Censoring Americans and so called "Hate Speeches" seem to be making news lately. MTSU Professor Larry Burriss dives into a little history about speeches that may have made people uncomfortable in the past.
Read what Dr. Burriss has to say below or listen on the above link:
We've heard a lot lately about hate speech, about attempts by liberal groups to censor speech they consider inappropriate, and about the kind of speech it takes to be a "real" American. But we can get ourselves into a lot of trouble if we ignore a few incidents from our past when it comes to determining just who a "real" American is.
On May 29, 1765, Patrick Henry made a speech in which he said, "Caesar had his Brutus; Charles the First, his Cromwell; and George the Third may profit by their example." When the speaker of the convention cried "Treason," Henry went on to say, "If this be treason, make the most of it."
Some 10 years later Paul Revere spread the word as the British marched into Lexington and Concord, and the patriots said, in essence, "The British are coming to get our guns, we better shoot them before they do."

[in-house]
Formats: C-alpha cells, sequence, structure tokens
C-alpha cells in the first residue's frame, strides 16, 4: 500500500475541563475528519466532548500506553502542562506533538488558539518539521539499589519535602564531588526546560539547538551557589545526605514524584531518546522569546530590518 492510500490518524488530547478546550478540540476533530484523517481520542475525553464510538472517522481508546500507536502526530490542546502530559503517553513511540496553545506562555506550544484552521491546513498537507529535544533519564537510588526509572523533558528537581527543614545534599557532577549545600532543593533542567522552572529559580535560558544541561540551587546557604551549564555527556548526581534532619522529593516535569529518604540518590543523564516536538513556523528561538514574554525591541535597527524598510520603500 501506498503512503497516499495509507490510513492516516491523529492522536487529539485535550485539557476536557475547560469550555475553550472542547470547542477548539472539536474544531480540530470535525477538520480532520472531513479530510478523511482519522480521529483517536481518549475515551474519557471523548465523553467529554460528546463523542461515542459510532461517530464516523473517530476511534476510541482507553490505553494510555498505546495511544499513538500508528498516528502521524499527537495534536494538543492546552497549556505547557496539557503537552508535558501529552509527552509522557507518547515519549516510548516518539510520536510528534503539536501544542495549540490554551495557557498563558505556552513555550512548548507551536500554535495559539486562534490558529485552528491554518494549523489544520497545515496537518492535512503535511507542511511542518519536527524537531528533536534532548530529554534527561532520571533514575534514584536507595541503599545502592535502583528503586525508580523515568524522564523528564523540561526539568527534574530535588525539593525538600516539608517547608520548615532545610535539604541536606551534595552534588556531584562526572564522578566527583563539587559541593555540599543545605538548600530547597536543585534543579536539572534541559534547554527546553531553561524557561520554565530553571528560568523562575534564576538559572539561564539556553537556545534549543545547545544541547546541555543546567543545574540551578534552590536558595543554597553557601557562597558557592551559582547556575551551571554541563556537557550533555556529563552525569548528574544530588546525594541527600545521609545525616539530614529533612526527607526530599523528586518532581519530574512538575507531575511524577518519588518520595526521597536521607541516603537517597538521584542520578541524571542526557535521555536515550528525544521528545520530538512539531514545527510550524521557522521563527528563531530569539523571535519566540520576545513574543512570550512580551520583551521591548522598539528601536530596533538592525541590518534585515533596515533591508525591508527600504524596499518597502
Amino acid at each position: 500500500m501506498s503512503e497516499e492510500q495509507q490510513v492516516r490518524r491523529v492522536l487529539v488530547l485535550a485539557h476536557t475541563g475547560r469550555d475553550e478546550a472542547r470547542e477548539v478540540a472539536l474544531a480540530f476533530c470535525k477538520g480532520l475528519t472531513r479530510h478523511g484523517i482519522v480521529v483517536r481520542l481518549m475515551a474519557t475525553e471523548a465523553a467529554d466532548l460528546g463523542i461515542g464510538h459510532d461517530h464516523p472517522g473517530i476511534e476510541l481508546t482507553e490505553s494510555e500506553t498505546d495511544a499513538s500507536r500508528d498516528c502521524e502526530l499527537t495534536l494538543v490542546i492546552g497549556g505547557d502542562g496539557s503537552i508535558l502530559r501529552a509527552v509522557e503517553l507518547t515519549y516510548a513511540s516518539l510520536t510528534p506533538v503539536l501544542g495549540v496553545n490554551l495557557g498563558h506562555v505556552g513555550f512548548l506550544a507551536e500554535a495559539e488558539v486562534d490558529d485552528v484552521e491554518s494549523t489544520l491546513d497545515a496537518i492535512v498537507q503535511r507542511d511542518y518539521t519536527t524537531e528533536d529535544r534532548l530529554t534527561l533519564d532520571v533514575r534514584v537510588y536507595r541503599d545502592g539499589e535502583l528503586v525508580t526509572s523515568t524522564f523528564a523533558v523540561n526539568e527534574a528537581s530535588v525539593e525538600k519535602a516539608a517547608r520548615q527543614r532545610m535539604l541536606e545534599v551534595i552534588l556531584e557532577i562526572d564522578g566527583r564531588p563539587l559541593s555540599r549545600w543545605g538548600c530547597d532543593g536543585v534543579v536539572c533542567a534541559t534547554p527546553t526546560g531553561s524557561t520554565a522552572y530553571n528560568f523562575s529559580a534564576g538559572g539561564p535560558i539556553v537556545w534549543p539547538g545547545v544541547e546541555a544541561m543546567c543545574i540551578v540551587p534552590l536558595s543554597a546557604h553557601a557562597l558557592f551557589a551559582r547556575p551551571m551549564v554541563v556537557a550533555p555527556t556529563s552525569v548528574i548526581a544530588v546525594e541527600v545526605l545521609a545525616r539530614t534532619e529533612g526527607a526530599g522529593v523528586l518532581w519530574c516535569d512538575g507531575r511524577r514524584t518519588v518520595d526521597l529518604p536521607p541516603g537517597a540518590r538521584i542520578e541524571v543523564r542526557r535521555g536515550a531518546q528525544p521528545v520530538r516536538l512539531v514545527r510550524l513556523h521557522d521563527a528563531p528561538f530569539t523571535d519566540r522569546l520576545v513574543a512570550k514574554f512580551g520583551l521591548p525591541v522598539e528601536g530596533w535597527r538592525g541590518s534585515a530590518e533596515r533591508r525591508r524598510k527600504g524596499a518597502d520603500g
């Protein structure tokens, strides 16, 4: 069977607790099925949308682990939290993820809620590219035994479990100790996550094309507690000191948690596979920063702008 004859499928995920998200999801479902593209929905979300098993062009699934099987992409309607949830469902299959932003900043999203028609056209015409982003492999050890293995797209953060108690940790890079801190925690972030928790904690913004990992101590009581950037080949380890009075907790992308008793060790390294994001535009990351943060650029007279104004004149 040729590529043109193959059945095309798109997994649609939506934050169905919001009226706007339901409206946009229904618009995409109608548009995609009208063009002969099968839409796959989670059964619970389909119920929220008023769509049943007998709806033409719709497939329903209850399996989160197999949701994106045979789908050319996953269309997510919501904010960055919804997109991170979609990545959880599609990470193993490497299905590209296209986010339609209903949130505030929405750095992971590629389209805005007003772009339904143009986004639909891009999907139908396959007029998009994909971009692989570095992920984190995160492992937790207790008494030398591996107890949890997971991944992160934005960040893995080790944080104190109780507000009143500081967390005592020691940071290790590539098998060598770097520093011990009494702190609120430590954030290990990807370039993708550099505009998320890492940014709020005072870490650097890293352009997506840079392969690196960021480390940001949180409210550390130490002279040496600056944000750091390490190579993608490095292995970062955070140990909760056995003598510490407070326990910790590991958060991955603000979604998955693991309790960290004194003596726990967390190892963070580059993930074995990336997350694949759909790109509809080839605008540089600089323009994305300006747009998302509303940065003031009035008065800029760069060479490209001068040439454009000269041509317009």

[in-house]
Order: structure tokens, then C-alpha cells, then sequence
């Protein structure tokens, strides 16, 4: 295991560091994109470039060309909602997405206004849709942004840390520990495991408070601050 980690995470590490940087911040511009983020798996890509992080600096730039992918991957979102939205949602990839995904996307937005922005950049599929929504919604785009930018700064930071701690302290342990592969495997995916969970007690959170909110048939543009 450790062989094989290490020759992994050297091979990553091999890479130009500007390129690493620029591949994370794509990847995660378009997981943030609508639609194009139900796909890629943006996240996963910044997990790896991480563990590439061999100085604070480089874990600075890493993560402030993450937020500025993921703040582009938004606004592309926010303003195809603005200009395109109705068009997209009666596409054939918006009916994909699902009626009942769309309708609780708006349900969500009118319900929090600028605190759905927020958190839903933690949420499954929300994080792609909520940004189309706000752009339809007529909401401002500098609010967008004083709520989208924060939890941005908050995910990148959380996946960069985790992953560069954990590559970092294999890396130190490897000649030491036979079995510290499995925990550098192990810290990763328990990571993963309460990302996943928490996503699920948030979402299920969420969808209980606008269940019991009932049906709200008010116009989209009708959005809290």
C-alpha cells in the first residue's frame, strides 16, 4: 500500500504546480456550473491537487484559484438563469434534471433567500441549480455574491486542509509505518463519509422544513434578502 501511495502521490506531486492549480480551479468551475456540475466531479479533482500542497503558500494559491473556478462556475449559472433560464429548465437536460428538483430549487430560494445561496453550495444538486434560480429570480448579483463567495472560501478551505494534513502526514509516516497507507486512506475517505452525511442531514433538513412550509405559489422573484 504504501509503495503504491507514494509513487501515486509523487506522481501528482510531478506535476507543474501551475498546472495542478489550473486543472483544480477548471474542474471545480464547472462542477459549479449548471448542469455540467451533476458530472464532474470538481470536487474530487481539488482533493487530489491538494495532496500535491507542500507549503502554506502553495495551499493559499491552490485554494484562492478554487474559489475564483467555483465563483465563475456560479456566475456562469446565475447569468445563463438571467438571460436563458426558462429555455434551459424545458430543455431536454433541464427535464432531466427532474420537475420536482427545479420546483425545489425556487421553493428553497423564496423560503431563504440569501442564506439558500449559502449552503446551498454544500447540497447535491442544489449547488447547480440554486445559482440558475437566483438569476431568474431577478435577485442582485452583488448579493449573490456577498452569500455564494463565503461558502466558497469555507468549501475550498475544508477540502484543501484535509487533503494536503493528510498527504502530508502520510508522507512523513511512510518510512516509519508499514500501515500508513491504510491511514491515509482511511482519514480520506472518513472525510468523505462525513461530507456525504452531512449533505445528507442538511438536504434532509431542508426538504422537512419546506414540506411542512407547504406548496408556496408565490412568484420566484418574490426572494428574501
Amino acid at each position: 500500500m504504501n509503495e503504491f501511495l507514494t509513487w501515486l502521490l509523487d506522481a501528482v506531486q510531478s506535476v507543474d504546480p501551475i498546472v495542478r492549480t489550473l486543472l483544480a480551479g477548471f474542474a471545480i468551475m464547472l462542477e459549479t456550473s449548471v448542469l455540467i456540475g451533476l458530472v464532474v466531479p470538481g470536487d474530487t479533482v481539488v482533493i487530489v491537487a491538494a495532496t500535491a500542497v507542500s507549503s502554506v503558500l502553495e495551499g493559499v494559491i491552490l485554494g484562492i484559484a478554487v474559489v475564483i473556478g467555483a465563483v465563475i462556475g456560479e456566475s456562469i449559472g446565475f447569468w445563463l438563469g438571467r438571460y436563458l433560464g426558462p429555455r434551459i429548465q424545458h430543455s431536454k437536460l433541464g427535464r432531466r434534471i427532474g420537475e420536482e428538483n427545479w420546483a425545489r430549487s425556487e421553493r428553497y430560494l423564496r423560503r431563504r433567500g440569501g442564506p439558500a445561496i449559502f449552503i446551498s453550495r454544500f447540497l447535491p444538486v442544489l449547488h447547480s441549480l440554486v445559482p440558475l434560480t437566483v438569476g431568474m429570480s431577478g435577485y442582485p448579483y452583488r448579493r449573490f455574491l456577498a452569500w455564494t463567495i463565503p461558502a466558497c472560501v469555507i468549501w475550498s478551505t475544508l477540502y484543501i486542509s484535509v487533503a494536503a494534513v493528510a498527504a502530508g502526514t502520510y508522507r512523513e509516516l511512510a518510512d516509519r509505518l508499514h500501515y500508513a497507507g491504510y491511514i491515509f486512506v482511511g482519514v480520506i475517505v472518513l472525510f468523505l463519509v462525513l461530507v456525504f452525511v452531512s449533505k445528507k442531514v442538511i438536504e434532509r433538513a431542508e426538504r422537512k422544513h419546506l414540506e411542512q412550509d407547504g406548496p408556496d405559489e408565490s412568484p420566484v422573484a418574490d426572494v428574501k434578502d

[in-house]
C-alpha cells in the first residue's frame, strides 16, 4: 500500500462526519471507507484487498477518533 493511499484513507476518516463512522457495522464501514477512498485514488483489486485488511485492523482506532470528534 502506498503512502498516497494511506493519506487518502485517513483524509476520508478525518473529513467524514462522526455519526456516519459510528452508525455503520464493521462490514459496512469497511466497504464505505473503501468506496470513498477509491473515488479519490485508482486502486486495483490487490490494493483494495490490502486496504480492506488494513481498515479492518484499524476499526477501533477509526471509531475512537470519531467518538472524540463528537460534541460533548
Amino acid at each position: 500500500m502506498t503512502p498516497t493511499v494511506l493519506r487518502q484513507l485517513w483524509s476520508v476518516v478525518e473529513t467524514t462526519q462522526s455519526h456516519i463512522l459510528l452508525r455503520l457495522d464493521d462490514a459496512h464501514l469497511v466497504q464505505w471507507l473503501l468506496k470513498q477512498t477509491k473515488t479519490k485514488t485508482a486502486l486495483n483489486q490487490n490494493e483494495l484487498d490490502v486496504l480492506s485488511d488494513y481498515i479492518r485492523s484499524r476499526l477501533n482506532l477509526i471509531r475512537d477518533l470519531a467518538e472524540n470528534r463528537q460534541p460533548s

The point here is not that violence is a good thing, or that we should shoot people who disagree with us. In fact, it is just the opposite. If there is speech we disagree with, the solution to is not suppression, but more speech.
In his speech more than two centuries ago, Henry was protesting the Stamp Act, which was an attempt by the British government to put certain newspapers out of business; newspapers opposed to royal control of the colonies.
Other patriots used public speech to say the same thing: the Declaration of Independence, for instance, very clearly says if the people don't agree with what the government is doing, then they need to vote that government out of business and vote in a new one.
The whole point here is that free speech, while it may make us uncomfortable, is how free people, real Americans, let the government know what they are feeling, and they want some changes.